6,000 chickens who escaped a lorry crash on the M62 near Irlam has topped the Highways England list of ‘strangest spills’ on the country’s motorway network.
The crash in May 2014 closed the M62 between Junctions 11 at Birchwood and 12 for the Eccles interchange for several hours, causing traffic chaos for thousands of early morning rush-hour commuters.
Tragically around 1,500 birds were killed, but hundreds of surviving chickens were herded up an embankment and later rehomed at a nearby pet sanctuary.
Highways England published the list – which ranges from the strange to the dangerous – after drivers faced a slippery situation in early November when a lorry carrying 24 tonnes of lard crashed on the M1 near London.
The authority said the list highlighted the challenges it faces in clearing incidents which can cause hours of disruption to road users.
Some of the oddest items to cause major traffic problems in the past year include 20 tonnes of Marmite, refrigerated liquid oxygen, raw human sewage and 10 tonnes of salmon.
In some cases, thousands of objects had to be picked up by hand after spreading across several lanes of the motorway.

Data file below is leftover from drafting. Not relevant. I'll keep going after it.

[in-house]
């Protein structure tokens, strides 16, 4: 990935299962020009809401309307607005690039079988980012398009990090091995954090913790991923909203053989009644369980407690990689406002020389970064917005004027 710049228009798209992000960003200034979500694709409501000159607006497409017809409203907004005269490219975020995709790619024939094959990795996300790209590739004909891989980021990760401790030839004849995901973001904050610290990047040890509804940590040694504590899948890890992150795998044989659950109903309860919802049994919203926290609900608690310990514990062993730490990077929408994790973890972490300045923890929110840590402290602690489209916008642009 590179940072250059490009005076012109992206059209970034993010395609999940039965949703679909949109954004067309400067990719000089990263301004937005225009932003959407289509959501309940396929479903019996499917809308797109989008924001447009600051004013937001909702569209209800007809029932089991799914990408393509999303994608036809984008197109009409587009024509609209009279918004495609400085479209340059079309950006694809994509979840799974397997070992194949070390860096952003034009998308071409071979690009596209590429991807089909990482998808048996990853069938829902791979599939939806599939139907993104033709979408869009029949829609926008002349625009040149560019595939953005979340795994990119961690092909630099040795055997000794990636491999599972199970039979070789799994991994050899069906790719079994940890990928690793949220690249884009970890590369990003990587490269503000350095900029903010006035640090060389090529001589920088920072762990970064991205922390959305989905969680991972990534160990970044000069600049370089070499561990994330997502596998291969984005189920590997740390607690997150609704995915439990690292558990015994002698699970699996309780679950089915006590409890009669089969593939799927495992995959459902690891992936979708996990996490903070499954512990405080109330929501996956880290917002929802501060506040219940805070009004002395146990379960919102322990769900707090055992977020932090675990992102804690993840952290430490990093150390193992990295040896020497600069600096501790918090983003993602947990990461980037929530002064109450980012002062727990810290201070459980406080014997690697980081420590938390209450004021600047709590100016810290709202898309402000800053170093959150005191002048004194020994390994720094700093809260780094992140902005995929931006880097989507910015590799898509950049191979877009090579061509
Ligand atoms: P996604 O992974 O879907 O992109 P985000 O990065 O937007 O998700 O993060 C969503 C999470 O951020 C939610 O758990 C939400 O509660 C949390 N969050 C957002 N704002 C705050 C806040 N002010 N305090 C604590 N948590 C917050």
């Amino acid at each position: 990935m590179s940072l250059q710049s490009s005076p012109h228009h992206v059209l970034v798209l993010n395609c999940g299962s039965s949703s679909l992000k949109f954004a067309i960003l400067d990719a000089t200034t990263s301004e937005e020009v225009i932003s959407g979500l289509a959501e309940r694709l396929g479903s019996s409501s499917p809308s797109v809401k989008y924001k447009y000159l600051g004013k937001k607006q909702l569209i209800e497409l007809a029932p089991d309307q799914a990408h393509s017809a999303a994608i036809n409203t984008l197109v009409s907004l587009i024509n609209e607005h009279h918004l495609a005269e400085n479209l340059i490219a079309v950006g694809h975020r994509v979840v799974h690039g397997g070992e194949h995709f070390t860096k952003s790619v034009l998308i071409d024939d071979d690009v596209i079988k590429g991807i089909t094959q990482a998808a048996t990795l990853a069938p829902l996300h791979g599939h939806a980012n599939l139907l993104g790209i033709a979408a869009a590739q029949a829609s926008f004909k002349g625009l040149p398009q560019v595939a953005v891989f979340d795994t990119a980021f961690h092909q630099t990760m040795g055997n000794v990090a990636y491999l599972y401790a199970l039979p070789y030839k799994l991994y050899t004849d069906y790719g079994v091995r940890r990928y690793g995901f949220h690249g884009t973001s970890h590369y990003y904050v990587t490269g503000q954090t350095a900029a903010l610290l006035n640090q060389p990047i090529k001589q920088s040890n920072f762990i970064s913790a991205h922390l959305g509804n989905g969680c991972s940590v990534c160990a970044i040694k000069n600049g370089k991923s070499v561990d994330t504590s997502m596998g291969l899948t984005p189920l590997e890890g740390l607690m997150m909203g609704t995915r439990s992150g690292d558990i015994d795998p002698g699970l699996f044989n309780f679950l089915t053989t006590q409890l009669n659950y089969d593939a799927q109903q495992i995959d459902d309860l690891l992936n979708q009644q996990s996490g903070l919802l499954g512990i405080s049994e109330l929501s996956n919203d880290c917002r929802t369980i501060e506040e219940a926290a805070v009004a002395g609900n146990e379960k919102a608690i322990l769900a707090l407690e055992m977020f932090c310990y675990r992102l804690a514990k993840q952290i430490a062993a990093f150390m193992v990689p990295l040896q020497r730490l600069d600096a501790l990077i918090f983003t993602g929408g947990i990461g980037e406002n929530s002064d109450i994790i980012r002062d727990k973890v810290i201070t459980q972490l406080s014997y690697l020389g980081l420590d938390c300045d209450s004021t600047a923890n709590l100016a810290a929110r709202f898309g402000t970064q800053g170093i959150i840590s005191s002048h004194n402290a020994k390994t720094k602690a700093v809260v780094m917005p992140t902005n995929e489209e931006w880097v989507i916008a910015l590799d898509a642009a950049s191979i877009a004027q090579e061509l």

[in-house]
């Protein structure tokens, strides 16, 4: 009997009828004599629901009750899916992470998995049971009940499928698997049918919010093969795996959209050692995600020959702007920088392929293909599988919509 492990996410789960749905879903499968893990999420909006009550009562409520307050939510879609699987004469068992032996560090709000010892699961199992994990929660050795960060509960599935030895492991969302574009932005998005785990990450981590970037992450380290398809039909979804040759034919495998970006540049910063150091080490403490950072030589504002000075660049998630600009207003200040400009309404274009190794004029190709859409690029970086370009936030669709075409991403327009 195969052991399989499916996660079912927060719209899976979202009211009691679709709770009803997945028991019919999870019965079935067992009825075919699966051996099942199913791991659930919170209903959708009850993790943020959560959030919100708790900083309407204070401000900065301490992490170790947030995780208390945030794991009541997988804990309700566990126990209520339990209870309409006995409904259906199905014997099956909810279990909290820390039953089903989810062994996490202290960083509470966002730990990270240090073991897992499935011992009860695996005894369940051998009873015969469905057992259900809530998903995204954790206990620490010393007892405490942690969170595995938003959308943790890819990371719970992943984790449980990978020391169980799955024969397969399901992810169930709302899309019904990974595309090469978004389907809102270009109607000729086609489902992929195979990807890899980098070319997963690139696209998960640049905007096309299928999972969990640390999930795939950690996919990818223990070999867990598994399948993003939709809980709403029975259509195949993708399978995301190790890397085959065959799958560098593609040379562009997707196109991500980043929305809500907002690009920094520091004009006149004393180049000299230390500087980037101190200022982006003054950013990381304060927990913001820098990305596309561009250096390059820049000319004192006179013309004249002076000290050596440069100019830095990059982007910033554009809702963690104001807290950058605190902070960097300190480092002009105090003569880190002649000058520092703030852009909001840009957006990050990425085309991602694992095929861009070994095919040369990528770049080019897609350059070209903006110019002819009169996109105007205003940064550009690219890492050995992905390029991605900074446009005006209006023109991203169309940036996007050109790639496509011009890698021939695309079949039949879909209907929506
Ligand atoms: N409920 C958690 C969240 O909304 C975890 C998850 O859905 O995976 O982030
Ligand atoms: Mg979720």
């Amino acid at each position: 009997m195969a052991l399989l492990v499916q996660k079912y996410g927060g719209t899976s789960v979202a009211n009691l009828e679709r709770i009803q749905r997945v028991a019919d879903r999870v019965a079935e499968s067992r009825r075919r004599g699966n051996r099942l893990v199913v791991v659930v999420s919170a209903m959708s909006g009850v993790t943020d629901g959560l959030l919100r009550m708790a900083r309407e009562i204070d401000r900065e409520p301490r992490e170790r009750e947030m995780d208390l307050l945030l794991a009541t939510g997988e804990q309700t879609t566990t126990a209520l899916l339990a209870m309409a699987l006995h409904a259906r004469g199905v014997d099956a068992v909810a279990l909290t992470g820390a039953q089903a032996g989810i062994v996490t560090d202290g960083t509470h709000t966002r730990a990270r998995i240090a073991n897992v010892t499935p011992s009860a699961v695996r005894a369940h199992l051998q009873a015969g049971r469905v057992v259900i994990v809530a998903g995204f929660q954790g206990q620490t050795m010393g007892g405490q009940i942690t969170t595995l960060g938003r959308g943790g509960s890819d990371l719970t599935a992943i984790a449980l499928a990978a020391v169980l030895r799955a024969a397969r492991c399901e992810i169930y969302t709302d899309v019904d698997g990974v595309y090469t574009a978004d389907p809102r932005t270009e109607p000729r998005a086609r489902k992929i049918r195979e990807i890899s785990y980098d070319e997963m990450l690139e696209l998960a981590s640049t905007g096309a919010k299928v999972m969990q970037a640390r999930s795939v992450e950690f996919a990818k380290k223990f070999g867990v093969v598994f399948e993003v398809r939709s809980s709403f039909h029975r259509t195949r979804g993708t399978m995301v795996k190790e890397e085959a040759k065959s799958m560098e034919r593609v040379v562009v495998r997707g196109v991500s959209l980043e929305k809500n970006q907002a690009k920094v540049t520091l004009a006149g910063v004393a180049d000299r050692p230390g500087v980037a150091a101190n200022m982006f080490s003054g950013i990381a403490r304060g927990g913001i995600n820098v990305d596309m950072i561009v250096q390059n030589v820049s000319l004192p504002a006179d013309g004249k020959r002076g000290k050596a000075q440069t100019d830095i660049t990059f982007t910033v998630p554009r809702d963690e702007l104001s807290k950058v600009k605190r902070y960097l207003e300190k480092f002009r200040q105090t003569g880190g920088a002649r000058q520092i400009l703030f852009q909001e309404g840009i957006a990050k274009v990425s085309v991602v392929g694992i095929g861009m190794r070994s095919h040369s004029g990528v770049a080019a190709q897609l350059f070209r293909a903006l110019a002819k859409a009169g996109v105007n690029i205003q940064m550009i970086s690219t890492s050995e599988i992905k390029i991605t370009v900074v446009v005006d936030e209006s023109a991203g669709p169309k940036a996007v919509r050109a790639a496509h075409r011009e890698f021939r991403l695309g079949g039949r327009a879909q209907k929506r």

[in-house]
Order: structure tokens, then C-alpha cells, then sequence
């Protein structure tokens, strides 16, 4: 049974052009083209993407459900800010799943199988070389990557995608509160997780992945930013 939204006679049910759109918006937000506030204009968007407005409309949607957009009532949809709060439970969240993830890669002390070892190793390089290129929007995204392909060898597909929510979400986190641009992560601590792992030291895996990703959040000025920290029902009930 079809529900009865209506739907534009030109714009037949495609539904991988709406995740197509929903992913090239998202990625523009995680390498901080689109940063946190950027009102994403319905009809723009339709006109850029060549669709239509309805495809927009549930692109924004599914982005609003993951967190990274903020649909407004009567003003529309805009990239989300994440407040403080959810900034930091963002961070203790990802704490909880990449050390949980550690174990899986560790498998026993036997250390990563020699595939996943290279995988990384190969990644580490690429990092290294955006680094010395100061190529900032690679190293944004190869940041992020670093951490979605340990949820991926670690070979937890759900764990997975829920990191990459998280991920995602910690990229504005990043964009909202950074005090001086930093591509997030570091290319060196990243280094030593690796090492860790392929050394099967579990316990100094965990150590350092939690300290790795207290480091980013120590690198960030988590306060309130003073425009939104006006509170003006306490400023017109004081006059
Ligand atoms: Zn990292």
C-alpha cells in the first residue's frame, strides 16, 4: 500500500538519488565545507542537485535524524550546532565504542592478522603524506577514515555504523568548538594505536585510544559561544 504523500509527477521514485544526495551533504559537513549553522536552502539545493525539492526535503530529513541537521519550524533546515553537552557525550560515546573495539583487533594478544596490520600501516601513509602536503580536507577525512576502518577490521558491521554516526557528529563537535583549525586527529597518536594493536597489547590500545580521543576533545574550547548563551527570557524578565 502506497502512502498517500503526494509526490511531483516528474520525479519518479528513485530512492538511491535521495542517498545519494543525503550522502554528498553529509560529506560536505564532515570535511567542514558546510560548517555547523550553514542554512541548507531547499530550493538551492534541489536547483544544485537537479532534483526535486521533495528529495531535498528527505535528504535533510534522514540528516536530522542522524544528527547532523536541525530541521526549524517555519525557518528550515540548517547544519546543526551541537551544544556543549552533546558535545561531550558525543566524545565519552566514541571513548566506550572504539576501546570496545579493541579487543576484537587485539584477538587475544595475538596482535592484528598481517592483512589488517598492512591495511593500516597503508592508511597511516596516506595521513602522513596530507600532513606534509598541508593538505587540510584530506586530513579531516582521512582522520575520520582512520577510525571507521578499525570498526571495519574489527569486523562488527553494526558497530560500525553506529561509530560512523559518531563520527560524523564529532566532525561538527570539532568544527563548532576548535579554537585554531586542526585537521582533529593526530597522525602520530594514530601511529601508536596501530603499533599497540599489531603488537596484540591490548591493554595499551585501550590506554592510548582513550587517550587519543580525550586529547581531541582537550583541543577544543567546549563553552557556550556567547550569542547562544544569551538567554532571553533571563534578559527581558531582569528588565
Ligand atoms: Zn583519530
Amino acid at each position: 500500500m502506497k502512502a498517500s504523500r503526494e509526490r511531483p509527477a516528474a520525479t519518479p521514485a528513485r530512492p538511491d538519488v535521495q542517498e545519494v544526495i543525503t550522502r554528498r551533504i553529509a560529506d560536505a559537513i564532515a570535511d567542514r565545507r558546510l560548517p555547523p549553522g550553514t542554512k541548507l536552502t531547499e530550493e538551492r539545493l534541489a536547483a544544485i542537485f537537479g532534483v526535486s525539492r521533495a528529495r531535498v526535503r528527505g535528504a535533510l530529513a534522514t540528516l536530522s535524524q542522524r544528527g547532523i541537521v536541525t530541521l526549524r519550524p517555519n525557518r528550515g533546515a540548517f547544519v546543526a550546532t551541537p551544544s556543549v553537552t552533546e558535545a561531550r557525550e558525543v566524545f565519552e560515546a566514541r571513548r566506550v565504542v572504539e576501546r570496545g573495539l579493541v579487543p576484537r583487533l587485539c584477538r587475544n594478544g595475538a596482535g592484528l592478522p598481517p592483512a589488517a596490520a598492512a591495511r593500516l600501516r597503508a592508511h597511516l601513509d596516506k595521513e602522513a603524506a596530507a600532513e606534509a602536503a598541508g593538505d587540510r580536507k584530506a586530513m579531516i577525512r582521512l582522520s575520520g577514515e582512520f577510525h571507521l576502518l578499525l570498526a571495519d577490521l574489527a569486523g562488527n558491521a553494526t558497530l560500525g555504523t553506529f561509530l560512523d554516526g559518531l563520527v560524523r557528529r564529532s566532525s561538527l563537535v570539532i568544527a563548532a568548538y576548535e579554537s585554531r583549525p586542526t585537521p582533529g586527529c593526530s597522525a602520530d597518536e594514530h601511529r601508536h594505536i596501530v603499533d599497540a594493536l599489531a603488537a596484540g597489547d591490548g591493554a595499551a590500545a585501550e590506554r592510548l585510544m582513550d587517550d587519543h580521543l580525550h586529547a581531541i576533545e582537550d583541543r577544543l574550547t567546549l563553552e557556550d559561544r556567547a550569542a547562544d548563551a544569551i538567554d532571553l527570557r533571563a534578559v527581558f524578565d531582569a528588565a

Melanie Clarke, director of customer operations at Highways England, explained: “Our roads are among the safest in the world, and safety is our number one priority.
“We know drivers get frustrated when their journeys are disrupted but we do all we can to clean the road quickly after an incident – and it’s often much more complicated than simply moving the vehicles off the road to reopen it.
“That’s why it can often take longer for us to safely reopen roads when a potentially dangerous substance is spilled in an incident.
“Our teams expect the unexpected, but of course, when you’re dealing with dangerous toxic chemicals, or emulsion paint, the clean-up operation is somewhat complicated.”
While unusual shed loads can cause a huge challenge, even everyday spills can pose complications for Highways England’s clean-up teams.
Diesel, which is often spilled after an HGV incident, creates a chemical reaction with asphalt that causes the road surface to rot.
Teams have to use highly-specialised hydroblasters to completely clean the road. If the road is badly damaged, it may have to be totally relaid so the surface maintains its integrity.
Main image: Highways England